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Hydrogen Storage in Magnesium Hydride The Molecular Approach.

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DOI: 10.1002/anie.201101153
Hydrogen Storage
Hydrogen Storage in Magnesium Hydride: The Molecular Approach**
Sjoerd Harder,* Jan Spielmann, Julia Intemann, and Heinz Bandmann
Safe and convenient storage of hydrogen is one of the nearfuture challenges. For mobile applications there are strict
volume and weight limitations, and these limitations have
steered investigations in the direction of compact, solid, lightweight main-group hydrides.[1] Whereas ammonia–borane
(NH3BH3) is a nontoxic, nonflammable, H2-releasing solid
with a record hydrogen density of 19.8 wt %, it releases
hydrogen in an irreversible process.[2] Metal hydrides such as
MgH2 are less rich in hydrogen (7.7 wt %) but advantageously
display reversible hydrogen release and uptake: MgH2QMg +
Although bulk MgH2 seems an ideal candidate for
reversible hydrogen storage, it is plagued by high thermodynamic stability, which translates into relatively high hydrogen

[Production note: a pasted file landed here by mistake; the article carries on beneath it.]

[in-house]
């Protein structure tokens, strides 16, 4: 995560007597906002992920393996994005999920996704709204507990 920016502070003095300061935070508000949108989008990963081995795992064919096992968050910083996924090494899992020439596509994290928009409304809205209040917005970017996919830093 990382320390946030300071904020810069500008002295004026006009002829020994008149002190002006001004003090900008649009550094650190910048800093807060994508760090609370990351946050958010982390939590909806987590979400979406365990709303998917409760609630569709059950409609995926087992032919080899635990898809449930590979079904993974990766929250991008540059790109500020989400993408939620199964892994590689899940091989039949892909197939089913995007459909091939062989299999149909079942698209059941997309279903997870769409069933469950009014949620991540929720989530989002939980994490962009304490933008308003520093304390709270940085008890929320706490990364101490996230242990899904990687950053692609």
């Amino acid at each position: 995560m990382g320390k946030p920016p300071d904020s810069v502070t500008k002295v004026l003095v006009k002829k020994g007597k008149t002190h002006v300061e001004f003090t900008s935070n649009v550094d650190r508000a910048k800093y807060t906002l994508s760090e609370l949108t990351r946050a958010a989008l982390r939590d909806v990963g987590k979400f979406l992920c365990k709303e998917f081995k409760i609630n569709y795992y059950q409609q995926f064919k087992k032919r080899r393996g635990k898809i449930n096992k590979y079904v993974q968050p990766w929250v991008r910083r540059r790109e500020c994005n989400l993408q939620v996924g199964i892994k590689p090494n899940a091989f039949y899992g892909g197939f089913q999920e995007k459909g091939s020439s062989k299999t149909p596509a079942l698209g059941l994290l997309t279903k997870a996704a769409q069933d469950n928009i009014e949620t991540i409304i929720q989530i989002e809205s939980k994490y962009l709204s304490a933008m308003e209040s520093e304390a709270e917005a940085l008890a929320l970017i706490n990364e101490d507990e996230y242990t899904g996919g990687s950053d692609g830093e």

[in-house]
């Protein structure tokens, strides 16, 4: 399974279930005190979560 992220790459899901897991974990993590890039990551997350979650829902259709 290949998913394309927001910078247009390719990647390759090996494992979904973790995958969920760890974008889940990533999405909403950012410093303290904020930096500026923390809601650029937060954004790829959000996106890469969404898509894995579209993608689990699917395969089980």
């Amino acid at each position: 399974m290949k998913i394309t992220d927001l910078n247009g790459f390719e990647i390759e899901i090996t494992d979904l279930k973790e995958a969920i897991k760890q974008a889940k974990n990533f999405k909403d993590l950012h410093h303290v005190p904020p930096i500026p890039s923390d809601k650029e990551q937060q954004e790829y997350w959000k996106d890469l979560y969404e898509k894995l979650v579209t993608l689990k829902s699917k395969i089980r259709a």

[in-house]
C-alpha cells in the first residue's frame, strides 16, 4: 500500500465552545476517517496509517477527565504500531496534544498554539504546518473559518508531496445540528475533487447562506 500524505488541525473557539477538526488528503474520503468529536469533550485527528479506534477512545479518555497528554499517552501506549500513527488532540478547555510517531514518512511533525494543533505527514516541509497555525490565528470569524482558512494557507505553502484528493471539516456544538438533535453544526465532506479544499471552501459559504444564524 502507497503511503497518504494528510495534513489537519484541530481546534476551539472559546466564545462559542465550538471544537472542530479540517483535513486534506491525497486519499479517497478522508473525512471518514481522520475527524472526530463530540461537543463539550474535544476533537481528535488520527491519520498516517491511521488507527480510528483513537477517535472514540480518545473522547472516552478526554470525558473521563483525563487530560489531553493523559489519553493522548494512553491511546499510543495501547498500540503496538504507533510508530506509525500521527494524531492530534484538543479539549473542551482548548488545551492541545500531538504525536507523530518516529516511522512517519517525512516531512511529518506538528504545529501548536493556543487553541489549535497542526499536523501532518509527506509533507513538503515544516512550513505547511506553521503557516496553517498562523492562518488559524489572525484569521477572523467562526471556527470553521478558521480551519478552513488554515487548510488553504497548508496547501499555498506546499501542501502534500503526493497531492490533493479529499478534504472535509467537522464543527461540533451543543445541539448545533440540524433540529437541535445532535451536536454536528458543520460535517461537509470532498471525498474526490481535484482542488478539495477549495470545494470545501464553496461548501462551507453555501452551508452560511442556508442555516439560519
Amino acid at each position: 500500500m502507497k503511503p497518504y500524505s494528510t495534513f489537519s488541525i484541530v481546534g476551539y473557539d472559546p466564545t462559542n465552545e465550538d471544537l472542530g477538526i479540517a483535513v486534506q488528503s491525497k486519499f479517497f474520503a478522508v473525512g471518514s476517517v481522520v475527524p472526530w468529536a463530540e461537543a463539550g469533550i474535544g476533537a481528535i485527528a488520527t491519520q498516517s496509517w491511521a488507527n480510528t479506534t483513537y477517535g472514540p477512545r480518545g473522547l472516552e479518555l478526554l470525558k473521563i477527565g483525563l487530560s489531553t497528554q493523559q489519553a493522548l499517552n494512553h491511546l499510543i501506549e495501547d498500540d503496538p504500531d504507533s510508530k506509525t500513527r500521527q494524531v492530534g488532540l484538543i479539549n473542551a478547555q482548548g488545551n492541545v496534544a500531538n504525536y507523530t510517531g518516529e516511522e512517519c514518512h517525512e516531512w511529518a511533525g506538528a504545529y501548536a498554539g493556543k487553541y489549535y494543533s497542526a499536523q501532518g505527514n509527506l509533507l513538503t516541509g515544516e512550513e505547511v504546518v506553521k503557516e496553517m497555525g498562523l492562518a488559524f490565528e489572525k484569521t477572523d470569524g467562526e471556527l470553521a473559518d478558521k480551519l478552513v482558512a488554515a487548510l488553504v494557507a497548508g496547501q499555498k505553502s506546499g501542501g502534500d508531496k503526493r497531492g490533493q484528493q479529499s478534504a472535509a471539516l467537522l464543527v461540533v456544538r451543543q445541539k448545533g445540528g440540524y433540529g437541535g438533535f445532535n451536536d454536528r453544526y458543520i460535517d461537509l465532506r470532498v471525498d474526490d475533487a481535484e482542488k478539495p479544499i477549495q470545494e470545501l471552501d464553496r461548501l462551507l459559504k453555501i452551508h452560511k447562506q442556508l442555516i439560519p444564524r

desorption temperatures and slow release and uptake kinetics. The kinetics can be improved drastically by doping the
magnesium hydride with transition metals[4–6] and by ball
milling[7, 8] or surface modifications.[9] The high hydrogen
release temperature (over 300 8C), however, is due to
(DH =
74.4(3) kJ mol1; DS = 135.1(2) J mol1 K1),[10] which originate from the enormous lattice energy for [Mg2+H2]1
(DH = 2718 kJ mol1) relative to that of bulk Mg (DH =
147 kJ mol1).[11] Although thermodynamic values are intrinsic to the system, recent theoretical calculations demonstrate
that for very small (MgH2)n clusters (n < 19), the enthalpy of